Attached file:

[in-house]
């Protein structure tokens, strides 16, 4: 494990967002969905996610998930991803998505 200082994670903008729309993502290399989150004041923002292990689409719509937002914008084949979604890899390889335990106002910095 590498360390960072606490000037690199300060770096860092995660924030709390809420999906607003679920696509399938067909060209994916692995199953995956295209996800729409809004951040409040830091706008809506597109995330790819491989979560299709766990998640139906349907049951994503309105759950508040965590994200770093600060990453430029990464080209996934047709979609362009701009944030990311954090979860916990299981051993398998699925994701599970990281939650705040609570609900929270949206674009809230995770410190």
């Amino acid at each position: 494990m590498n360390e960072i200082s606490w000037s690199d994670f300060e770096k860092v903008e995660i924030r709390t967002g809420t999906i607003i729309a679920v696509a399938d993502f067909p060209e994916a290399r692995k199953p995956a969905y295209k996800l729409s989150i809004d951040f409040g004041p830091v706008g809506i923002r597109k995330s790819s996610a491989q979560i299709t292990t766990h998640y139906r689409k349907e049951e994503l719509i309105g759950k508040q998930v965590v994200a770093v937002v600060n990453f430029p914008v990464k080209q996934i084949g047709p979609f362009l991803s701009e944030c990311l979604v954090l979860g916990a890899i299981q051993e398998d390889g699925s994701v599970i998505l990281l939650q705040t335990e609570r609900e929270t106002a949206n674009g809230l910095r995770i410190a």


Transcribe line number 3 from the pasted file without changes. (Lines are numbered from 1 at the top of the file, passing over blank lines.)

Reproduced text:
């Amino acid at each position: 494990m590498n360390e960072i200082s606490w000037s690199d994670f300060e770096k860092v903008e995660i924030r709390t967002g809420t999906i607003i729309a679920v696509a399938d993502f067909p060209e994916a290399r692995k199953p995956a969905y295209k996800l729409s989150i809004d951040f409040g004041p830091v706008g809506i923002r597109k995330s790819s996610a491989q979560i299709t292990t766990h998640y139906r689409k349907e049951e994503l719509i309105g759950k508040q998930v965590v994200a770093v937002v600060n990453f430029p914008v990464k080209q996934i084949g047709p979609f362009l991803s701009e944030c990311l979604v954090l979860g916990a890899i299981q051993e398998d390889g699925s994701v599970i998505l990281l939650q705040t335990e609570r609900e929270t106002a949206n674009g809230l910095r995770i410190a």